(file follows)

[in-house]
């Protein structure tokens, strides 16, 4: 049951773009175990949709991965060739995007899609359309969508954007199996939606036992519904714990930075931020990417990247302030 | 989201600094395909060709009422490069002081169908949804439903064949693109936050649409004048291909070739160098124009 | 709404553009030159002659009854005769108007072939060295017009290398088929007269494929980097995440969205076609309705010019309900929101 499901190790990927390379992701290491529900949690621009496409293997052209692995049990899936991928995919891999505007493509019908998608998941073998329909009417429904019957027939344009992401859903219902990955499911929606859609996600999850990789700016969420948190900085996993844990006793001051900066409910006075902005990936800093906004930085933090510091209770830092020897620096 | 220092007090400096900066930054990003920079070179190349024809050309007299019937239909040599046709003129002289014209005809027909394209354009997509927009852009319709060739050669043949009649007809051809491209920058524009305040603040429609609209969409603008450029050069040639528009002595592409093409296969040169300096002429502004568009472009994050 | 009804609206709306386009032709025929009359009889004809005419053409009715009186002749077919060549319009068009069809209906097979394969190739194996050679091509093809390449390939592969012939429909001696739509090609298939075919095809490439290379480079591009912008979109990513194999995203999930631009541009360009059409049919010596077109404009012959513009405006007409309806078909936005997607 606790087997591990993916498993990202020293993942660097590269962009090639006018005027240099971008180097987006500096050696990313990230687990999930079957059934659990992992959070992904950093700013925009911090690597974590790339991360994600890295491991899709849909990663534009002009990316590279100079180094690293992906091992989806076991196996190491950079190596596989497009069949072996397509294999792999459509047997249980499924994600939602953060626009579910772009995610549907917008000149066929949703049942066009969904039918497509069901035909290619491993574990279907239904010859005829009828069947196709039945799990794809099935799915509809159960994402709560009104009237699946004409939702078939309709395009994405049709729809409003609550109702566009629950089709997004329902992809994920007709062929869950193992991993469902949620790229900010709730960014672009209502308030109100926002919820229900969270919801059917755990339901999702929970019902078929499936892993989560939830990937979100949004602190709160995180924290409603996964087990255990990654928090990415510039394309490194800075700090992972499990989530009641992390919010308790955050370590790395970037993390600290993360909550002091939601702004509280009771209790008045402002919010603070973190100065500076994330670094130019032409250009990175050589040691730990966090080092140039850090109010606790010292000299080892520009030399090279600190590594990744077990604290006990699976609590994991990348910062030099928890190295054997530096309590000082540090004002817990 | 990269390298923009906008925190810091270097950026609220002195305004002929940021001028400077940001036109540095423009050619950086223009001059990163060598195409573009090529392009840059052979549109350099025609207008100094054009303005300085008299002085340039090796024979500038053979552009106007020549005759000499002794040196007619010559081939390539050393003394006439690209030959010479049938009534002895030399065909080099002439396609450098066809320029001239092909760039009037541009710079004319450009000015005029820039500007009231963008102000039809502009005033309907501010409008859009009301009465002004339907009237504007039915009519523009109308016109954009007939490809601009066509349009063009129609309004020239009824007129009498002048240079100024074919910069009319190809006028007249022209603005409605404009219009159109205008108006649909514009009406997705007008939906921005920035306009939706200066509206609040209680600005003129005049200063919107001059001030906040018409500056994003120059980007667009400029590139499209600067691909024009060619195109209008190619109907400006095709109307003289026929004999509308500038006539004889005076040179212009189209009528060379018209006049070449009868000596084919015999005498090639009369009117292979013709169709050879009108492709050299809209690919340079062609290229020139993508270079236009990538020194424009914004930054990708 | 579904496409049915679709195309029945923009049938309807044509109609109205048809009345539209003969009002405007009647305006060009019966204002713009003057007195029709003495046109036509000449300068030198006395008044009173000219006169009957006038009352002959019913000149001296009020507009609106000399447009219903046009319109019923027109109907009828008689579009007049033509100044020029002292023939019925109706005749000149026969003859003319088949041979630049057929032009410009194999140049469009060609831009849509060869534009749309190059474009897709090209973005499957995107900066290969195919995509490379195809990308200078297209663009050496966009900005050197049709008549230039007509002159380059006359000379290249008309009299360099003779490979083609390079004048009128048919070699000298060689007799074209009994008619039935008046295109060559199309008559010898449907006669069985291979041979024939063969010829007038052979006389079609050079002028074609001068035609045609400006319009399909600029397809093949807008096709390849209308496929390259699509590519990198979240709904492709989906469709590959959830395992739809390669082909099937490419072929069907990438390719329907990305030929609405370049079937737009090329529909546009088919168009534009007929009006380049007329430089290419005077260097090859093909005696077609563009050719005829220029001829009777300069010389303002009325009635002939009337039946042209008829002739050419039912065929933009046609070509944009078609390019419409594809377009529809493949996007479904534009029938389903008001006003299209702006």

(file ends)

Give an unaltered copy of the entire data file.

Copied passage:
[in-house]
């Protein structure tokens, strides 16, 4: 049951773009175990949709991965060739995007899609359309969508954007199996939606036992519904714990930075931020990417990247302030 | 989201600094395909060709009422490069002081169908949804439903064949693109936050649409004048291909070739160098124009 | 709404553009030159002659009854005769108007072939060295017009290398088929007269494929980097995440969205076609309705010019309900929101 499901190790990927390379992701290491529900949690621009496409293997052209692995049990899936991928995919891999505007493509019908998608998941073998329909009417429904019957027939344009992401859903219902990955499911929606859609996600999850990789700016969420948190900085996993844990006793001051900066409910006075902005990936800093906004930085933090510091209770830092020897620096 | 220092007090400096900066930054990003920079070179190349024809050309007299019937239909040599046709003129002289014209005809027909394209354009997509927009852009319709060739050669043949009649007809051809491209920058524009305040603040429609609209969409603008450029050069040639528009002595592409093409296969040169300096002429502004568009472009994050 | 009804609206709306386009032709025929009359009889004809005419053409009715009186002749077919060549319009068009069809209906097979394969190739194996050679091509093809390449390939592969012939429909001696739509090609298939075919095809490439290379480079591009912008979109990513194999995203999930631009541009360009059409049919010596077109404009012959513009405006007409309806078909936005997607 606790087997591990993916498993990202020293993942660097590269962009090639006018005027240099971008180097987006500096050696990313990230687990999930079957059934659990992992959070992904950093700013925009911090690597974590790339991360994600890295491991899709849909990663534009002009990316590279100079180094690293992906091992989806076991196996190491950079190596596989497009069949072996397509294999792999459509047997249980499924994600939602953060626009579910772009995610549907917008000149066929949703049942066009969904039918497509069901035909290619491993574990279907239904010859005829009828069947196709039945799990794809099935799915509809159960994402709560009104009237699946004409939702078939309709395009994405049709729809409003609550109702566009629950089709997004329902992809994920007709062929869950193992991993469902949620790229900010709730960014672009209502308030109100926002919820229900969270919801059917755990339901999702929970019902078929499936892993989560939830990937979100949004602190709160995180924290409603996964087990255990990654928090990415510039394309490194800075700090992972499990989530009641992390919010308790955050370590790395970037993390600290993360909550002091939601702004509280009771209790008045402002919010603070973190100065500076994330670094130019032409250009990175050589040691730990966090080092140039850090109010606790010292000299080892520009030399090279600190590594990744077990604290006990699976609590994991990348910062030099928890190295054997530096309590000082540090004002817990 | 990269390298923009906008925190810091270097950026609220002195305004002929940021001028400077940001036109540095423009050619950086223009001059990163060598195409573009090529392009840059052979549109350099025609207008100094054009303005300085008299002085340039090796024979500038053979552009106007020549005759000499002794040196007619010559081939390539050393003394006439690209030959010479049938009534002895030399065909080099002439396609450098066809320029001239092909760039009037541009710079004319450009000015005029820039500007009231963008102000039809502009005033309907501010409008859009009301009465002004339907009237504007039915009519523009109308016109954009007939490809601009066509349009063009129609309004020239009824007129009498002048240079100024074919910069009319190809006028007249022209603005409605404009219009159109205008108006649909514009009406997705007008939906921005920035306009939706200066509206609040209680600005003129005049200063919107001059001030906040018409500056994003120059980007667009400029590139499209600067691909024009060619195109209008190619109907400006095709109307003289026929004999509308500038006539004889005076040179212009189209009528060379018209006049070449009868000596084919015999005498090639009369009117292979013709169709050879009108492709050299809209690919340079062609290229020139993508270079236009990538020194424009914004930054990708 | 579904496409049915679709195309029945923009049938309807044509109609109205048809009345539209003969009002405007009647305006060009019966204002713009003057007195029709003495046109036509000449300068030198006395008044009173000219006169009957006038009352002959019913000149001296009020507009609106000399447009219903046009319109019923027109109907009828008689579009007049033509100044020029002292023939019925109706005749000149026969003859003319088949041979630049057929032009410009194999140049469009060609831009849509060869534009749309190059474009897709090209973005499957995107900066290969195919995509490379195809990308200078297209663009050496966009900005050197049709008549230039007509002159380059006359000379290249008309009299360099003779490979083609390079004048009128048919070699000298060689007799074209009994008619039935008046295109060559199309008559010898449907006669069985291979041979024939063969010829007038052979006389079609050079002028074609001068035609045609400006319009399909600029397809093949807008096709390849209308496929390259699509590519990198979240709904492709989906469709590959959830395992739809390669082909099937490419072929069907990438390719329907990305030929609405370049079937737009090329529909546009088919168009534009007929009006380049007329430089290419005077260097090859093909005696077609563009050719005829220029001829009777300069010389303002009325009635002939009337039946042209008829002739050419039912065929933009046609070509944009078609390019419409594809377009529809493949996007479904534009029938389903008001006003299209702006």